Earliest Memories, Part II: So Much Blood


My parents’ lackluster filtering skills are probably why I remember the seventies as a house of horrors with no exit.

I was born in the spring of 1975, and very few of my earliest memories actually happened to me personally. The ones that did showed no signs of being for posterity at the time; my brain just sort of grabbed onto them as they rushed past.

I can remember visiting “the California Cousins” on vacation when I was three, returning to the motel after our trip to Disneyland and putting one of my mom’s bras on my head, pointing to the cups and saying, “Look, I’m Mickey Mouse!”

I can remember the way I used to let go of the lever on my View-Master* with a jarring, springy CLANG when I was three or four, oblivious that the noise terrified our dog Lady out of her mind. I remember Mom scolding me as Lady bolted to the safety of the laundry room, yelping the canine equivalent of “what the fuck is your problem, man?” The fact that you could release that little lever gently, without taking your finger off of it, was completely lost on me; I remember thinking, essentially, “I don’t know why you gave me this thing, then, if you didn’t want to hear that noise. That’s the noise a View-Master makes,” and going right back to CLANGing. Lady would run away for good within a year.

With a few exceptions, though, almost all of my earliest memories are of seeing things on TV in the seventies, and most of those things were incomprehensible nightmare seeds.


My mom and I are alone in her bedroom late one night. My sister is either sleeping or absent, meaning I am no more than four. On the 10” black and white TV in the corner of the room, Dan Aykroyd is on Saturday Night Live pretending to be Julia Child. Look at the funny man doing the funny voice in the funny outfit! Yay! Funny funny funny, BLOOD BLOOD BLOOD. Suddenly funny Dan is spraying arterial blood in high, wild spurts all over the kitchen, and he is dying in front of us, and the people watching him die are shrieking with laughter and grownups are crazy monsters running a nonsense devil world.


I am almost five. My mom is in the kitchen. My dad is in the Green Room, so named because of its thick shag carpet the color of Kermit the Frog. The Green Room can’t be renamed after its furniture or its function, because it has neither; someone meant it to be a dining room, but Mom and Dad never got a table. The only things in the Green Room are an echoing void, a hand-me-down TV from the sixties and, at the moment, my dad sitting on the floor in front of it in the dark. He goes to the Green Room sometimes if there’s a hockey game on or he wants to watch something away from kids. Mom warns me to leave him alone in there, but I creep in anyway; if they don’t want me in the Green Room, they shouldn’t keep it where I can find it. Dad is watching a Steve Martin comedy special, and right as I walk in behind him they’re showing a commercial parody about drunk driving. Instead of driving a car, Steve Martin has a steamroller. A little boy my age chases a ball into the street, and Steve Martin is drunkenly rolling along, and the boy is flattened in the street and everyone is laughing and oh my God can that really happen look at the expression on his flat face I am never going outside again.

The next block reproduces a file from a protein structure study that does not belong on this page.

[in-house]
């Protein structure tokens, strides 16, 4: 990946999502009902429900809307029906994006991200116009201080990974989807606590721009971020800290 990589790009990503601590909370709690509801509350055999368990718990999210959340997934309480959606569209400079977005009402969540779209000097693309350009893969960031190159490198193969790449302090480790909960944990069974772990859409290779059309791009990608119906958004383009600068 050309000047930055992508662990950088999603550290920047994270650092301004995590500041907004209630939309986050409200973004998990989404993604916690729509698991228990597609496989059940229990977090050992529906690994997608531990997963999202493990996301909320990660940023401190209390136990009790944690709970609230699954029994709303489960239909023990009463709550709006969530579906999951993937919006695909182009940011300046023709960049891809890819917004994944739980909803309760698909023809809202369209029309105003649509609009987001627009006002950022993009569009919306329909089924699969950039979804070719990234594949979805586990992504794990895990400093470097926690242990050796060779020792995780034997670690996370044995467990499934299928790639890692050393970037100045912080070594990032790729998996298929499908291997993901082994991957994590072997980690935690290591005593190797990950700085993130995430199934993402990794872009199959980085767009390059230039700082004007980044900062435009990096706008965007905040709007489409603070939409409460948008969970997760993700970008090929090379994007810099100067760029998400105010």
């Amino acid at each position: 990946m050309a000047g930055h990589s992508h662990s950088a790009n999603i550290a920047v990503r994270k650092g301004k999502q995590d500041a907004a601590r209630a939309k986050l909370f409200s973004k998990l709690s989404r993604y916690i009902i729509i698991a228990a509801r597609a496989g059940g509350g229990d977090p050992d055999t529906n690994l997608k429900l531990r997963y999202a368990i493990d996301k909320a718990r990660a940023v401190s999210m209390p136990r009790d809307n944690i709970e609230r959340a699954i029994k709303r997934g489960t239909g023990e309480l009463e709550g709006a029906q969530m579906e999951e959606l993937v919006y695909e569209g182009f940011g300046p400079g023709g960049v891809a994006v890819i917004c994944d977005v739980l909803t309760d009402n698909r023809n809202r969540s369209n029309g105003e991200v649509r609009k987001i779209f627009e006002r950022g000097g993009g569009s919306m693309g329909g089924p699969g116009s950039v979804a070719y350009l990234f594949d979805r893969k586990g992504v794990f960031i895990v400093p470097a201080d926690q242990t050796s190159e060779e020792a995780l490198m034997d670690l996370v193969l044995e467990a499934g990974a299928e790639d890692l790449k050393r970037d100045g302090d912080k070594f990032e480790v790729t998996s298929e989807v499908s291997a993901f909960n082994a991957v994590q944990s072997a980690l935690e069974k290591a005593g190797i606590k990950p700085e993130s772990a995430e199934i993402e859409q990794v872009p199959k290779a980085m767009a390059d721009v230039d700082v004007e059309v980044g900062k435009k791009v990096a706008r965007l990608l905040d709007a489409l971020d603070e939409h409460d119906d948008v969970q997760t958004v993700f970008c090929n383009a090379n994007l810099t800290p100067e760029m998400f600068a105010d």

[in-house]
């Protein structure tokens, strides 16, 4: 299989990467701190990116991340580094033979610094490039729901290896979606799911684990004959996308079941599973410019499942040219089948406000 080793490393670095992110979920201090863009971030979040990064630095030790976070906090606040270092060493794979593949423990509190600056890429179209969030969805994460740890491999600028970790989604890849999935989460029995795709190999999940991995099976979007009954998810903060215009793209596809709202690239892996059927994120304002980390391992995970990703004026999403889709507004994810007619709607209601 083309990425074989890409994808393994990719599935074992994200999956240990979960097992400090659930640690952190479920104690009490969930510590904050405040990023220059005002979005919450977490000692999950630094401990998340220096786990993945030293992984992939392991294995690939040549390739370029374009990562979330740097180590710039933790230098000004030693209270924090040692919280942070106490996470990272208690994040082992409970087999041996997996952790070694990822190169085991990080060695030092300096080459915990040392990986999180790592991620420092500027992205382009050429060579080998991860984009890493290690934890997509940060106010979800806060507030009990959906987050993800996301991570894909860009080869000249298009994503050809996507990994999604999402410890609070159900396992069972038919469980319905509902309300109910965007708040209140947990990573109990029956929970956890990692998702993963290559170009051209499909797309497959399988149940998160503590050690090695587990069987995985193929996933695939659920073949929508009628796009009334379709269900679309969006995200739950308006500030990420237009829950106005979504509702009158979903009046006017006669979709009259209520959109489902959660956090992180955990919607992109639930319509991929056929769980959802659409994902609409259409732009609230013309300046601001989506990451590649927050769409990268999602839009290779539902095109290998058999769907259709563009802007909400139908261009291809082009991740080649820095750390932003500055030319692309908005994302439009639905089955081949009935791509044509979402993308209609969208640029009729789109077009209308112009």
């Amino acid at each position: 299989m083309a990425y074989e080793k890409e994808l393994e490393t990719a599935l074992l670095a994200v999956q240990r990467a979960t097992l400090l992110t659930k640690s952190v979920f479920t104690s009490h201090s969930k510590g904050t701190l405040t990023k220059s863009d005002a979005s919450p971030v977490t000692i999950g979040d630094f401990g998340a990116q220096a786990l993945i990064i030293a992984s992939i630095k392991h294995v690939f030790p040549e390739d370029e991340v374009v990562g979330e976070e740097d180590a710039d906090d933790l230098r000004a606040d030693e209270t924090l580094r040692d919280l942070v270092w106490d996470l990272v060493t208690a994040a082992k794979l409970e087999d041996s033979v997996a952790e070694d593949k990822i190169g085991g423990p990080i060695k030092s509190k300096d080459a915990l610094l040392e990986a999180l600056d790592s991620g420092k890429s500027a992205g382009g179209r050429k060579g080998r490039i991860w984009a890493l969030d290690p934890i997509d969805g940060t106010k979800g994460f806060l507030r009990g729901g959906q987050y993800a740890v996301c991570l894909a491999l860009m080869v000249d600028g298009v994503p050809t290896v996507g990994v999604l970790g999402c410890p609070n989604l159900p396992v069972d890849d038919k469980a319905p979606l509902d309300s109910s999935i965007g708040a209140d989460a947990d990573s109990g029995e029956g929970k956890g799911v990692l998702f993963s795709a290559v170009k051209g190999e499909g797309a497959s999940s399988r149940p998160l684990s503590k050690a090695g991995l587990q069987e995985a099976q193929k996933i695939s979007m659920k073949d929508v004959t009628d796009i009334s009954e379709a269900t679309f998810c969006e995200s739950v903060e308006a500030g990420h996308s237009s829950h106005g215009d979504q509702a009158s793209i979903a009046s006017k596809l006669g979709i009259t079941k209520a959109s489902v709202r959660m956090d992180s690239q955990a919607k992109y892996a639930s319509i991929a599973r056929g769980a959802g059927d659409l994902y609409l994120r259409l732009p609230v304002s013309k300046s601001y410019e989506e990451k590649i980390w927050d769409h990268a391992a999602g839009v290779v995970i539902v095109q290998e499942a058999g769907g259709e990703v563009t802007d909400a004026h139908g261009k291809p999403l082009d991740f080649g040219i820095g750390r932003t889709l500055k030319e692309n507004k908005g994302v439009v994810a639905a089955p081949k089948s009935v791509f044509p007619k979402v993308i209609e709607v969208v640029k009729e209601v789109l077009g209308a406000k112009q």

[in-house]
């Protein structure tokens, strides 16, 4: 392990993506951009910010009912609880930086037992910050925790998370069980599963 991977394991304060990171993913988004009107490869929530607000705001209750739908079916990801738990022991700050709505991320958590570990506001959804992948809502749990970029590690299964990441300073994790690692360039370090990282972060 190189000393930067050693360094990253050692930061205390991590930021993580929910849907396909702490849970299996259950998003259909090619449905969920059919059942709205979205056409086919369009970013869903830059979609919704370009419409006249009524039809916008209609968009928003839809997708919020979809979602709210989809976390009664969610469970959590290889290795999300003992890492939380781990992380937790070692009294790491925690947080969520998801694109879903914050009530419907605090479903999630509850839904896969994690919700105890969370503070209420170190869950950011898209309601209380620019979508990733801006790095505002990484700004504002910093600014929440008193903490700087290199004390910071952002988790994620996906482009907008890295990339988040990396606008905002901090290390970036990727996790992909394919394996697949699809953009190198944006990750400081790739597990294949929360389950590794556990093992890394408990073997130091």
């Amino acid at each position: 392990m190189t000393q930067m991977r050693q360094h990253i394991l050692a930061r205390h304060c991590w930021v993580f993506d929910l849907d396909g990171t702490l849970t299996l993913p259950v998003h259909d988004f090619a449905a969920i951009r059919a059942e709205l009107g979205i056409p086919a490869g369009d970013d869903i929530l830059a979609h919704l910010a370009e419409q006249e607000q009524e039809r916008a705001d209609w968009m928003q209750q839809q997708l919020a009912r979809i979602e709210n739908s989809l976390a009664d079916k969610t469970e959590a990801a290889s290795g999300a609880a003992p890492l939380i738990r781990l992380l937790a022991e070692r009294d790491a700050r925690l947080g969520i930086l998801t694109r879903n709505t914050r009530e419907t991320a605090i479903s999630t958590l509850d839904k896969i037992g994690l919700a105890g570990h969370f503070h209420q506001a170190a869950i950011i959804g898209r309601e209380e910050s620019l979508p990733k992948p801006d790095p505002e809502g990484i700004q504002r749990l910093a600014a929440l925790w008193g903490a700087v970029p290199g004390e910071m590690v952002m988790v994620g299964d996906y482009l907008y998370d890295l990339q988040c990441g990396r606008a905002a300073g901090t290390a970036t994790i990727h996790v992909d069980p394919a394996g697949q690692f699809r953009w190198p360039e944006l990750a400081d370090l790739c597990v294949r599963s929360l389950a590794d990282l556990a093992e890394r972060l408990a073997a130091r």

I am five. Oh no, is this that scary show from last time? Should I hide? Wait, this isn’t scary. This is silly and fun! Look at the little cartoon clown man, Mr. Bill. He’s saying “hi” to us kids! Hi, Mr. Bill! I like this show. This is funny wait, who is that, what is happening oh no Mr. Bill look out he’s going to OH MY GOD MR. BILL IS MURDERED. WHY DO THEY KEEP LAUGHING.


In general, Saturday Night Live was a goddamned minefield, almost as if a show broadcast at 11:00 at night was not made for preschool children to watch because that would be an insane time for them to even be awake.


The less said about the band Kiss at the height of their popularity, the better. Bear in mind, at this point I am being told that devils are actual things that are around.

The people I’ve known who were exposed to slasher films at an early age were all creepshow-loving gore hounds. They say that little kids who are exposed to pornography at an early age become hypersexualized and have relationship problems later in life. I wonder sometimes about whether the things I was exposed to ruined me the same way. I read Bob Woodward’s Wired: The Short Life and Fast Times of John Belushi when I was in sixth grade and still follow SNL the way most men follow baseball; thank God there is no SNL radio call-in show, or I would have wasted hours asking strangers, “What is Michaels thinking up there in the main office? You’ve got a talented young utility player like Abby Elliott on the bench, and you put in Wiig with another ‘Gilly’ sketch? This is shaping up to be a bad season.”

Even without K-SNL Talk Radio to sidetrack me, I have self-inflicted many wounds in my adult life that may share a common origin now that I think about it. I tend to go for the wisecrack when it’s not called for; my sense of humor often gets too dark for the person I’m talking to; and I usually don’t notice where the line is until I’m half a mile past it. Whether or not that’s because watching Dan Aykroyd bleed out is the first thing I can remember, I have no idea, but now that I’ve thought about it I will certainly be using it as an excuse next time someone is blocking me on Facebook.

*What is a View-Master, you ask? Why, only the most fun a child could have before the invention of fun. View-Masters held a cardboard “reel” containing seven (7) stereoscopic slides of your favorite licensed characters doing things. You would insert the “reel,” stand in front of a light source, and peer into the device for as long as you liked. They were like binoculars that gave you a closer, clearer look at how bored you were. Cradle your smartphones, children. Cradle and cherish them.